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Synopsis

After cold war, new patterns of conflicts emerged, most of them regional or intra - state conflicts (Stohl 2005). In these conflicts small arms were the dominant weapons, often purchased and supplied in an international black market, one that traffics 250 - 300 Millions illegal small arms (Jane´s Terrorism & Security Monitor 2006). To fulfil the pretensions of this enormous market, trans-national crime organizations established highly sophisticated purposive networks throughout the globe that became rather successful, being able to 'exploit international channels, systems and infrastructure where they already exist and are equally quick to create new ones' (Stohl 2004, p. 21).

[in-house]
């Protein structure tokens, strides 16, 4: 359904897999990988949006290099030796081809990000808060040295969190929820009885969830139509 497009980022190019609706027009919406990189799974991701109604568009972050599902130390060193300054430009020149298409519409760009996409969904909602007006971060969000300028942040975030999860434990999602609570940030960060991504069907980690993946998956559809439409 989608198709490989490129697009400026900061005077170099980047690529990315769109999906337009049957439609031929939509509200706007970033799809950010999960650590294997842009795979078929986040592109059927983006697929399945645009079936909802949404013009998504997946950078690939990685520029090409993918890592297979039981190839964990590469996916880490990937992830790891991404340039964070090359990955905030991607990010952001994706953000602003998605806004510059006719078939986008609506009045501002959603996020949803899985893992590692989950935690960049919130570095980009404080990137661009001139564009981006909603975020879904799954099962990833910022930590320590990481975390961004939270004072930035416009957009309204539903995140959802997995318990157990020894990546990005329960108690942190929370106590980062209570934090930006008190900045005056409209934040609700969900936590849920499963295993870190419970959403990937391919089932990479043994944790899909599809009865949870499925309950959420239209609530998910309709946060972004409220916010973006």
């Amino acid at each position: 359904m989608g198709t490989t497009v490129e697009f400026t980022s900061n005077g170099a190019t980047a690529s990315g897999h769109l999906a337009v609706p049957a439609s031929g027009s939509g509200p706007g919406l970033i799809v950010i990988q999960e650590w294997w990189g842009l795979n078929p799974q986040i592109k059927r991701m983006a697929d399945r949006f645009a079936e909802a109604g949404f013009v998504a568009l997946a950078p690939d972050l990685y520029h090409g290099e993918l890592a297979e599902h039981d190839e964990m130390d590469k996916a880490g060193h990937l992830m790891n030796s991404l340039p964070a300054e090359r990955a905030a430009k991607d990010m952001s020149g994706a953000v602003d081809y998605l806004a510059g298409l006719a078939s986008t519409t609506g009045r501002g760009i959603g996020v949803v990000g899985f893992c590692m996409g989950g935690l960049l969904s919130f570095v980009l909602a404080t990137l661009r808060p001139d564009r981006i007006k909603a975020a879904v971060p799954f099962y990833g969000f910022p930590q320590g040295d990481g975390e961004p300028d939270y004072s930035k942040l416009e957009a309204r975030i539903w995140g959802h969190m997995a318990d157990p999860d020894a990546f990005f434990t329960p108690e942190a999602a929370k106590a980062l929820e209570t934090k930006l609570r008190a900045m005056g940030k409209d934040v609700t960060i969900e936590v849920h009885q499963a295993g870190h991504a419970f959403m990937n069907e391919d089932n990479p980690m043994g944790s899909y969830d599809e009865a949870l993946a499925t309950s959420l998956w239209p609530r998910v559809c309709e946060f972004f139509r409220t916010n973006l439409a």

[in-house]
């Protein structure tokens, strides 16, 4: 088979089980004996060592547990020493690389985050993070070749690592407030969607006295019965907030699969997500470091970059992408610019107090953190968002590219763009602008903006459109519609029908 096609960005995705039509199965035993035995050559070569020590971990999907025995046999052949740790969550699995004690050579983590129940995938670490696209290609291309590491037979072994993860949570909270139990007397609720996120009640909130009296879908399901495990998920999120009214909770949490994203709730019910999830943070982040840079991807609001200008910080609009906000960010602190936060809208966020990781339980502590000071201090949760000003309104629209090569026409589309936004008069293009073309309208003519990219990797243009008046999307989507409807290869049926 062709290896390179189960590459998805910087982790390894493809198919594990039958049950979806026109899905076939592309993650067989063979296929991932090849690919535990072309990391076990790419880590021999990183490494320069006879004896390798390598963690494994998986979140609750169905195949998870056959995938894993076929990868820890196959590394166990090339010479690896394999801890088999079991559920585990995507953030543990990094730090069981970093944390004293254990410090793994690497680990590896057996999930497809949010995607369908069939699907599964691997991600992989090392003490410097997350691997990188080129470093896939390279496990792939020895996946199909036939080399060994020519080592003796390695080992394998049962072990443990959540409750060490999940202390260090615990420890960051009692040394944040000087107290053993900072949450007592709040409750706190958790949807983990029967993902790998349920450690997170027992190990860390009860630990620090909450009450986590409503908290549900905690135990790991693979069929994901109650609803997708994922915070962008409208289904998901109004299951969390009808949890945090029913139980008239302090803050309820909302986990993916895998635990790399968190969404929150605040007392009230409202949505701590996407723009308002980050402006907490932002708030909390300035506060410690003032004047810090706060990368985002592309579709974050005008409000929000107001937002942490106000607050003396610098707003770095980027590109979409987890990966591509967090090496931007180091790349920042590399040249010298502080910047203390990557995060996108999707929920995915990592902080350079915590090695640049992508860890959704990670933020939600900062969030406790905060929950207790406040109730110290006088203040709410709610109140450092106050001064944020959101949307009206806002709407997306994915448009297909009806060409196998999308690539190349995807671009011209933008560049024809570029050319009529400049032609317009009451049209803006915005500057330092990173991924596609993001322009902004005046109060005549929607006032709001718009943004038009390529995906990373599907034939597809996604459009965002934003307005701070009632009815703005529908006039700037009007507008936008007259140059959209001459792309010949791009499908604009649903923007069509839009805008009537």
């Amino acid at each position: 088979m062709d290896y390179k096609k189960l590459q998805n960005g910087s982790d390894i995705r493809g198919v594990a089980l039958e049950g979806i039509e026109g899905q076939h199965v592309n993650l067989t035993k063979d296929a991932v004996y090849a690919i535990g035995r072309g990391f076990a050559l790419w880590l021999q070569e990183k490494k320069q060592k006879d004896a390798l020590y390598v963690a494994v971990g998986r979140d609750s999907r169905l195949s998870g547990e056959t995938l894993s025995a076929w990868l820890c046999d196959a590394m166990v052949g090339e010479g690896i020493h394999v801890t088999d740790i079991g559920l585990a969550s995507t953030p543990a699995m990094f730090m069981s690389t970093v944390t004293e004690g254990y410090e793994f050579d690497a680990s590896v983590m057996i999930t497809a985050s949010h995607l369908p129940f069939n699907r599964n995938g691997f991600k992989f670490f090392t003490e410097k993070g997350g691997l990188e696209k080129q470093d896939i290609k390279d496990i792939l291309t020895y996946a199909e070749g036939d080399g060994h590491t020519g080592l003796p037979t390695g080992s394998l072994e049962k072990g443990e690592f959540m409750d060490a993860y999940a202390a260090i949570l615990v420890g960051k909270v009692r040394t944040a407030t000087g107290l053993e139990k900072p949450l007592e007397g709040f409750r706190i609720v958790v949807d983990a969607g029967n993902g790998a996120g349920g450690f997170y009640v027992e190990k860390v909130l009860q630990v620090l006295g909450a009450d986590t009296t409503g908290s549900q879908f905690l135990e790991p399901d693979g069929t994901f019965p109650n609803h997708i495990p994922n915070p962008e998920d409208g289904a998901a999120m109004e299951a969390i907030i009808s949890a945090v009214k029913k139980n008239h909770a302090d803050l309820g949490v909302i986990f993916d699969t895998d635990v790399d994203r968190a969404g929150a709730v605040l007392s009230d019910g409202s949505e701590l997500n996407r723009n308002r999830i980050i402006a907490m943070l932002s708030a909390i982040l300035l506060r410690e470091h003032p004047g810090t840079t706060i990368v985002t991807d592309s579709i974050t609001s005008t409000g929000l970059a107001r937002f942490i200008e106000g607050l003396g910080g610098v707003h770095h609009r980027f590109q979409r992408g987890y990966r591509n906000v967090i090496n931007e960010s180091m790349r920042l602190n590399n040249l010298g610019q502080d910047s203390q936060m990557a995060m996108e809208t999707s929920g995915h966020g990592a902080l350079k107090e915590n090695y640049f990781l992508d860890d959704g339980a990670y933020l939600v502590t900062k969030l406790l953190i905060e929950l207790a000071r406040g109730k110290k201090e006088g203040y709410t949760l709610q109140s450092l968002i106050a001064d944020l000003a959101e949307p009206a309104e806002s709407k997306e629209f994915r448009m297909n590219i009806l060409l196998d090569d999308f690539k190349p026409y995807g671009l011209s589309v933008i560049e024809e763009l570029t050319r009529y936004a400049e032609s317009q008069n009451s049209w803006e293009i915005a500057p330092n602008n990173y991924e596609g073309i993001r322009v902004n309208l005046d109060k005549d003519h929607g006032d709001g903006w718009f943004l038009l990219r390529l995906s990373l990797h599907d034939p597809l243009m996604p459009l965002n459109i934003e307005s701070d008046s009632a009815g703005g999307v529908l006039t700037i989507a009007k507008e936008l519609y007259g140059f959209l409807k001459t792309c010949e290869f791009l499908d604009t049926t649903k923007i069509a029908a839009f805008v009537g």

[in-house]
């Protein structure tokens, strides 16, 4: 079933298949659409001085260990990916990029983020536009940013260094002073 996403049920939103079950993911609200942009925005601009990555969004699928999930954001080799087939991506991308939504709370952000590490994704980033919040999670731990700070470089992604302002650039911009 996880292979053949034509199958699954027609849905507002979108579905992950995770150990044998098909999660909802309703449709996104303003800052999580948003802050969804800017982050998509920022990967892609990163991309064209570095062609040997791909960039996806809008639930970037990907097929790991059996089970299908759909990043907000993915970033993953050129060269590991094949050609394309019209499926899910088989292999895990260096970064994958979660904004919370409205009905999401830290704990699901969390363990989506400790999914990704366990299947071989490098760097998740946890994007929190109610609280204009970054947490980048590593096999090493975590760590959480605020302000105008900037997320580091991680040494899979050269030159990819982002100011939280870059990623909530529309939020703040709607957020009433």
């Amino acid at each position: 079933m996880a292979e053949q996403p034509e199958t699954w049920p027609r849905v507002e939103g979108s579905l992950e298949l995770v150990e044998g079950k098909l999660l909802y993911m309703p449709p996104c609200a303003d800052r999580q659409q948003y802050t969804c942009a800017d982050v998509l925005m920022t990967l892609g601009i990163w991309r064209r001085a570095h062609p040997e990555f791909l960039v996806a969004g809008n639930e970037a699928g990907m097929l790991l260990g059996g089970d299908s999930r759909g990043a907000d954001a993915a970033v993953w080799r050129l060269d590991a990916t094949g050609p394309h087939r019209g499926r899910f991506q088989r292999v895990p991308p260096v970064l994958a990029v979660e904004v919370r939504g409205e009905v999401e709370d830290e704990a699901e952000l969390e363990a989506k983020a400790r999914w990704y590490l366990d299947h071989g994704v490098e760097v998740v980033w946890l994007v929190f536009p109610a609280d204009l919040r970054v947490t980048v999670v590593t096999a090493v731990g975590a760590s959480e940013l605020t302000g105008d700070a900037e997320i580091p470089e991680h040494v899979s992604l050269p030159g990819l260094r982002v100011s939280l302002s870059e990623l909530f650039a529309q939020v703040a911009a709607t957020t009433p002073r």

Globalization, considered as 'processes through which sovereign national states are crisscrossed and undermined by trans-national actors' (Beck 2000, p. 101) has had a tremendous effect on the illicit markets and in special on the illicit small arms trade. In the following this paper will argue, that by creation of international networks in order to exploit international sources and new emerging markets, illicit small arms trade became a global business in the last decades (Stohl 2004, p. 21). It will also analyze how globalization processes contributed to this development by opening up new perspectives for international acting crime groups. A focus will be laid on major sources for illicit arms and the analysis of major causes for the global expansion of illicit trade in small arms during the last 20 years.

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